No seriously, history is not always as it seems.

          There are so many early technologies that were mature, but hadn’t been recognized by their society.


          ^This is impressive 1970s technology, with high resolution graphics.
          Nothing for kids and home computer fans, though.

          Another phenomenon is “false belief in progress”.
          It’s a concept about progress being a one way street. Ie, everything gets better and better.

          People believe in it, in order to give their meaningless life a purpose.
          The possession of the smartphone is an example for this.
          It gives them a false feeling of superiority.

          I don’t share this belief, though. There are moments in time, were earlier inventions were more sophisticated that what comes after.

          Let’s just take the pyramids, for example.
          Or old cathedrals made centuries ago with “primitive” tools.
          Or the concrete mixture the Romans had used.
          These buildings or things are being unrivaled yet.

          Best regards.

          1. Another example pertinent to the 1990’s would be IBM’s MWave. Somewhere around the mid-90’s I had a card in my system (and was available on Thinkpads, IIR) that was a sound card with wavetable and a high speed modem all in one thanks to the DSP. Prototyped in 1981 on the 5150, on the market in ’91 or ’92 for Sun, OS/2 and Windows.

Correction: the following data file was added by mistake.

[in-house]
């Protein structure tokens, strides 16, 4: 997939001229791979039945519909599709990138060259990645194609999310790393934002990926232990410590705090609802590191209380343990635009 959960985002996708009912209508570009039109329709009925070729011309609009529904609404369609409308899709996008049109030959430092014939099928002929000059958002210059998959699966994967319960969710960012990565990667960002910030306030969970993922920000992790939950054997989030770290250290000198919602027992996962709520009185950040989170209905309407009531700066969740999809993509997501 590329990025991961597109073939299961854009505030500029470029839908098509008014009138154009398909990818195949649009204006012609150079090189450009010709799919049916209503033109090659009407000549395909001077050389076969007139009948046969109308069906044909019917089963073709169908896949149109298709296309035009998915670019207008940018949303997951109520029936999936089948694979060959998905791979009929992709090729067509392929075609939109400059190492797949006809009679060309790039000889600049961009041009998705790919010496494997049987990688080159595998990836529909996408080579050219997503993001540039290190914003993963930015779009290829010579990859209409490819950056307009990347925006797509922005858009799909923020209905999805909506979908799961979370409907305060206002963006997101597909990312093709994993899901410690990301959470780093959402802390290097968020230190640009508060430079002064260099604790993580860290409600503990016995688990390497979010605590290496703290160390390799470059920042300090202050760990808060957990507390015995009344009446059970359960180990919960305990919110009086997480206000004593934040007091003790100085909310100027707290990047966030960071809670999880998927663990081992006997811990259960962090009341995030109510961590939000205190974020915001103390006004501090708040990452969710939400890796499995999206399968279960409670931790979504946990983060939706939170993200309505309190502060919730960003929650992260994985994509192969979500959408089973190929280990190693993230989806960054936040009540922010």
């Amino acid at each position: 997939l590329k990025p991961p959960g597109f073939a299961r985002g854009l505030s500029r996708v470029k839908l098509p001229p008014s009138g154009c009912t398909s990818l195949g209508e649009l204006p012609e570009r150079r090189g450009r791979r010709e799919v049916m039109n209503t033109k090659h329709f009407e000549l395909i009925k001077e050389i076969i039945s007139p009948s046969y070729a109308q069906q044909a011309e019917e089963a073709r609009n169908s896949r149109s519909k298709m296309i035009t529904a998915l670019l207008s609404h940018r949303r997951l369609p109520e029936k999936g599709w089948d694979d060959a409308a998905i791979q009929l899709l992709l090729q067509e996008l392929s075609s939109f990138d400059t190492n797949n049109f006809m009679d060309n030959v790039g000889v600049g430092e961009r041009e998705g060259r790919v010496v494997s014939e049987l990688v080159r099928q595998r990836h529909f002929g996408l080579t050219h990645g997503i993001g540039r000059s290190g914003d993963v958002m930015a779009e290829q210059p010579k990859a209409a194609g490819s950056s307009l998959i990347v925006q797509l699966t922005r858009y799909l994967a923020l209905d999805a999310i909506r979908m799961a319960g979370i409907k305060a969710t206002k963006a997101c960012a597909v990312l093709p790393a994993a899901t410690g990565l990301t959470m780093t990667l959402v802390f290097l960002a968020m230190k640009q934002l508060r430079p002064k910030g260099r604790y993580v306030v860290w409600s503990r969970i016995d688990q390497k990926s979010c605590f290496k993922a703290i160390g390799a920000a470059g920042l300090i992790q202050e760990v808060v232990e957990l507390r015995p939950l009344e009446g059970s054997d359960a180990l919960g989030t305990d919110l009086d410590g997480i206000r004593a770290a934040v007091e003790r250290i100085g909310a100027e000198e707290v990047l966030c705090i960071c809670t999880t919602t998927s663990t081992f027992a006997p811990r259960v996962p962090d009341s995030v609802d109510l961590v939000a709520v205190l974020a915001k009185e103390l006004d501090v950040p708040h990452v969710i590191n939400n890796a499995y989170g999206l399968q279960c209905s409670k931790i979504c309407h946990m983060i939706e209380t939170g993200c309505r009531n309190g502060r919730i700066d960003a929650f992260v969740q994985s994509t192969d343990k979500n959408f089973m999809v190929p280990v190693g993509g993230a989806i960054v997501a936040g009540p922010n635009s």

2. DSL relies on the ability to pull the signals out of the analog domain somewhere between the subscriber and the Central Office, typically less than 10k cable feet from the subscriber. Past the DSLAM, it’s all packet switched data.

    Analog modems rode a circuit switched audio channel from one endpoint to the other (56k service required a modem connected to an ISDN channel at the far end).

  3. Seems like a missed opportunity for flexible baud rates. The ESP should be able to do other standard bitrates. I like the idea of making old equipment useful again though this only uses the original chassis.

    1. Retromodem 1200 is just the name. It supports baud rates from 300 to at least 115200. The simulated connect sound played is the one from a 1200 baud modem regardless of the serial baud rate. The DTMF digits played are the IP address of the dialed website.

  4. We still use a Hayes 2400 smartmodem at work for remotely programming old equipment. Can’t get rid of it till those systems go extinct. I did however upgrade the user experience a bit by making an auto installer with a custom configured DosBox environment with two DOS programs so you can program the systems from Win 10/11. COVID downtime at the office was kinda productive a few years ago🤔 plus I’m the only capable person in the company that could have even attempted it.

Leave a Reply

Please be kind and respectful to help make the comments section excellent. (Comment Policy)

This site uses Akismet to reduce spam. Learn how your comment data is processed.